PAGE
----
(Review of the clinical, pathological and immunological features of liver injury associated with immune checkpoint inhibitors such as ipilimumab).
  • Karamchandani DM, Chetty R. Immune checkpoint inhibitor-induced gastrointestinal and hepatic injury: pathologists' perspective. J Clin Pathol. 2018;71:665–671. [PubMed: 29703758]
    (Review of the gastrointestinal and hepatic adverse events of checkpoint inhibitors with focus on histopathologic features, describes three major histologic patterns: ( 1 ) panlobular hepatitis with mixed inflammatory cell infiltrates, sometimes with microgranulomas; (2) hepatitis with prominent centrilobular [zone 3] necrosis; (3) rarely with prominent biliary injury and cholestasis) .
  • Johnson DB, Chandra S, Sosman JA. Immune checkpoint inhibitor toxicity in 2018. JAMA. 2018;320(16):1702–1703. [PubMed: 30286224]
    (Brief review of the immune mediated adverse effects of checkpoint inhibitors, mentions that hepatitis arises in ~1% of recipients of anti-PD-1 or anti-PD-L1 monoclonal antibodies but in as many as 10% of recipients of anti-CTLA-4 monoclonals such as ipilimumab).
  • Namikawa K, Kiyohara Y, Takenouchi T, Uhara H, Uchi H, Yoshikawa S, Takatsuka S, et al. Efficacy and safety of nivolumab in combination with ipilimumab in Japanese patients with advanced melanoma: An open-label, single-arm, multicentre phase II study. Eur J Cancer. 2018;105:114–126. [PubMed: 30447539]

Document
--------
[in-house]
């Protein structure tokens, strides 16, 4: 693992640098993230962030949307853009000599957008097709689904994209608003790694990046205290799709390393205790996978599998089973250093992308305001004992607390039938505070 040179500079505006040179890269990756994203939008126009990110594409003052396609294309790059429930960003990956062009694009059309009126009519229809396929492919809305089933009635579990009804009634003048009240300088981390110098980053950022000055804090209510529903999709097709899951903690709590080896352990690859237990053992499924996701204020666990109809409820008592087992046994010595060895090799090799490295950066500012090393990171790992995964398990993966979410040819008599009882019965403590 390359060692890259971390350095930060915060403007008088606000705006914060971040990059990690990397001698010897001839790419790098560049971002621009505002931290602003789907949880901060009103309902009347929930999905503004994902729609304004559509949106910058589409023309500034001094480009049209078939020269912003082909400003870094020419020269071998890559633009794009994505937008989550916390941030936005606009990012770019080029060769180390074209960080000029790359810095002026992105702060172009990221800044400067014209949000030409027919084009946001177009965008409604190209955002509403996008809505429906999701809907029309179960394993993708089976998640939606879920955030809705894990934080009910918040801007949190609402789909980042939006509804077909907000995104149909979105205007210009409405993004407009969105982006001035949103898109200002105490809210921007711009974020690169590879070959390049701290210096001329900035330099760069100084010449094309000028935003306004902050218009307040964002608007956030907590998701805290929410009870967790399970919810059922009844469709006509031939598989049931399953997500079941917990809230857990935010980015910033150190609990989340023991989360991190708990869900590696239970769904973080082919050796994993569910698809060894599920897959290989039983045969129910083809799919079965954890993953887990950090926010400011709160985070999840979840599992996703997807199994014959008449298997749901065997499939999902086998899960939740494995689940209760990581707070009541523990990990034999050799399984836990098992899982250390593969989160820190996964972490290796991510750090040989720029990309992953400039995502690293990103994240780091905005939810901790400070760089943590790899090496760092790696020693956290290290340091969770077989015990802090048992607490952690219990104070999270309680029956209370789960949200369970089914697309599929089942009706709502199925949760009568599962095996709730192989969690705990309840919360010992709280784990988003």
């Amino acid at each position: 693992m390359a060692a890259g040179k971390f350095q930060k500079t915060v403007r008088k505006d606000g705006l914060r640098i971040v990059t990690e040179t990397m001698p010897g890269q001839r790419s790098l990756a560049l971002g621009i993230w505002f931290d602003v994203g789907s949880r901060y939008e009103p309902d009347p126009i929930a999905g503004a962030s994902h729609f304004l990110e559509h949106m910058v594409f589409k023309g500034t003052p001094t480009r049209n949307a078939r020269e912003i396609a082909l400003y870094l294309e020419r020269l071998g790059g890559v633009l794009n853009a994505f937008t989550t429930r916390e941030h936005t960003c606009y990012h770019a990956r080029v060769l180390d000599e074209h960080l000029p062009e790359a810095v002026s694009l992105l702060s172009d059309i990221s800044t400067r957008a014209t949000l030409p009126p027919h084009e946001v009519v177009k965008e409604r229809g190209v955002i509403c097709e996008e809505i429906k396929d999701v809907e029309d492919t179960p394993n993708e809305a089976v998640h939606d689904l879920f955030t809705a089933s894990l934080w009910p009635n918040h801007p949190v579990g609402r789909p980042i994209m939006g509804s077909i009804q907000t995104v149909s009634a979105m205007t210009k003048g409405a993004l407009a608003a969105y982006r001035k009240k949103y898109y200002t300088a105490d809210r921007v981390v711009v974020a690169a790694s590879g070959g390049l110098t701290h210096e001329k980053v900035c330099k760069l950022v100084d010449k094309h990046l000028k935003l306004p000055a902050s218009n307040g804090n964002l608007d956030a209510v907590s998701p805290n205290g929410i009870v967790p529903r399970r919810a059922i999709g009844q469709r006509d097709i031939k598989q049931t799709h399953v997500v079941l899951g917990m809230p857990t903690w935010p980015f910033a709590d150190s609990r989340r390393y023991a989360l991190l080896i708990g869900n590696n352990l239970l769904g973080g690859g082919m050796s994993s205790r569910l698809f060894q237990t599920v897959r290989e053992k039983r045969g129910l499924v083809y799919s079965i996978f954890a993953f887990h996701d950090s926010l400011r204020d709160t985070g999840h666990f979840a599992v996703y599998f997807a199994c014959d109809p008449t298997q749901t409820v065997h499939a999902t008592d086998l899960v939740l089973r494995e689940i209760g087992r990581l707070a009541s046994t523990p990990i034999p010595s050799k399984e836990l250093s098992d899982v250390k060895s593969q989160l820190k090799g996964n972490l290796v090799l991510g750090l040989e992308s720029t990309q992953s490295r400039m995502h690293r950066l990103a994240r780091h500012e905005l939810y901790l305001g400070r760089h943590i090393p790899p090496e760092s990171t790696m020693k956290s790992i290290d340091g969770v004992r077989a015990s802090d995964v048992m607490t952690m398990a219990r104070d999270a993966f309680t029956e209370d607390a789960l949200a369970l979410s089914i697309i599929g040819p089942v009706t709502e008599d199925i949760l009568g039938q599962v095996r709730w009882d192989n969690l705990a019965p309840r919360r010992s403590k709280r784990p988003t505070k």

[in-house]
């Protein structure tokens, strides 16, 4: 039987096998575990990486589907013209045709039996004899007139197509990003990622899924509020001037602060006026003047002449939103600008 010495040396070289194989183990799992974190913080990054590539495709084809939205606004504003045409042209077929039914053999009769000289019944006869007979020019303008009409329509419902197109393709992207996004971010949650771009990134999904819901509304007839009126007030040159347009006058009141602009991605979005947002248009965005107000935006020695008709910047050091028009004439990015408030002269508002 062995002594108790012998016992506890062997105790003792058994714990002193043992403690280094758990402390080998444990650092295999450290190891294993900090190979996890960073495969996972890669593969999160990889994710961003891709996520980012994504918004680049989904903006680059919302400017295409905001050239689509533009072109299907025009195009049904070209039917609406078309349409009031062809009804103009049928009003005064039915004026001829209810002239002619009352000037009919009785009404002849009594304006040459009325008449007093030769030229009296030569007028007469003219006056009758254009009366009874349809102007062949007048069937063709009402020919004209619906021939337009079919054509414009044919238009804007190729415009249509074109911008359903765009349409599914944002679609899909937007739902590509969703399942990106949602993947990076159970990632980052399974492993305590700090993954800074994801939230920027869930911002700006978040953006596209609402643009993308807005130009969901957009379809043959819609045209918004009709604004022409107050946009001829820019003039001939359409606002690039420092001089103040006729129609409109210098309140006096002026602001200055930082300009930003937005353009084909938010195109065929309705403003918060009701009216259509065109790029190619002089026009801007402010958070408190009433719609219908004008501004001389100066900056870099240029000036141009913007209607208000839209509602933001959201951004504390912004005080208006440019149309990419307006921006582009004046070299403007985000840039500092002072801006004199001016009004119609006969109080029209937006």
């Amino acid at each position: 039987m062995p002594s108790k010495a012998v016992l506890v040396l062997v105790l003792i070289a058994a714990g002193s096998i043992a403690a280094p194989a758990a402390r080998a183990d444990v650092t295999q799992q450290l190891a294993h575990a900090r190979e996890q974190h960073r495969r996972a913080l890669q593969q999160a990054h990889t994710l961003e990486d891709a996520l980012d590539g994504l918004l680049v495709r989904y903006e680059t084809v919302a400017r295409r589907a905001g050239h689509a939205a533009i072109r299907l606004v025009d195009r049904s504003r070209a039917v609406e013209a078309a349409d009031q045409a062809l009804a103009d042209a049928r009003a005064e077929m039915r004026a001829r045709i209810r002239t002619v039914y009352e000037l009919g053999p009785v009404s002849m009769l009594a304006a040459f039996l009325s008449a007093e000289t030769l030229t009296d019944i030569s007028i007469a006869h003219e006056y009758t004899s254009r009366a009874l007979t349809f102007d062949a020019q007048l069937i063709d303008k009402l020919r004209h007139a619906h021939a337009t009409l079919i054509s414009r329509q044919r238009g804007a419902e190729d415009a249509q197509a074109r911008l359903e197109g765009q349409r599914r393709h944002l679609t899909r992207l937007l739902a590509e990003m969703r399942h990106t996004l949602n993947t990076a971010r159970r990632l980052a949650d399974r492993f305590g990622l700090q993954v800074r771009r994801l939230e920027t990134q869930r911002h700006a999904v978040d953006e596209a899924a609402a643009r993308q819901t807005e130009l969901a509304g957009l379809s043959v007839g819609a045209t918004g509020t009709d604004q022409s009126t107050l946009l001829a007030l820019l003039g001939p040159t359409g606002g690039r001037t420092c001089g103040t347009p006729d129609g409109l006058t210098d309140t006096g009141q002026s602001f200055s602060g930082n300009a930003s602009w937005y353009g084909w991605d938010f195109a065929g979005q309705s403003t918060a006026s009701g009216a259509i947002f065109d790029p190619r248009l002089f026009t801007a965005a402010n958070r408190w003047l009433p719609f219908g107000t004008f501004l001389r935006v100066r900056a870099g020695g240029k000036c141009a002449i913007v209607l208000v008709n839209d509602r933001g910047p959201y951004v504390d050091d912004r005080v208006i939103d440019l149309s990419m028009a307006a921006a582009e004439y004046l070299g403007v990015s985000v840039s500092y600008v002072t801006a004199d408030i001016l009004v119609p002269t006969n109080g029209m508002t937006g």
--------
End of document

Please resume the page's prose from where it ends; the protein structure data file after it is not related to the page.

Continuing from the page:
(Among 30 Japanese subjects with advanced melanoma treated with nivolumab and ipilimumab, overall survival was 66% at 24 months and adverse events occurred in all patients including ALT elevations in 37% which were above 5 times ULN in 10%).
  • Zhang HC, Luo W, Wang Y. Acute liver injury in the context of immune checkpoint inhibitor-related colitis treated with infliximab. J Immunother Cancer. 2019;7:47. [PMC free article: PMC6380028] [PubMed: 30777137]
    (79 year old man with metastatic prostate cancer treated 3 cycles of nivolumab and ipilimumab developed corticosteroid-refractory immune mediated enterocolitis and was treated with a single infusion of infliximab and one month later developed jaundice [bilirubin 7.5 mg/dL, ALT 291 U/L, Alk P 677 U/L, ANA negative], which was attributed to infliximab and eventually resolved without corticosteroid therapy).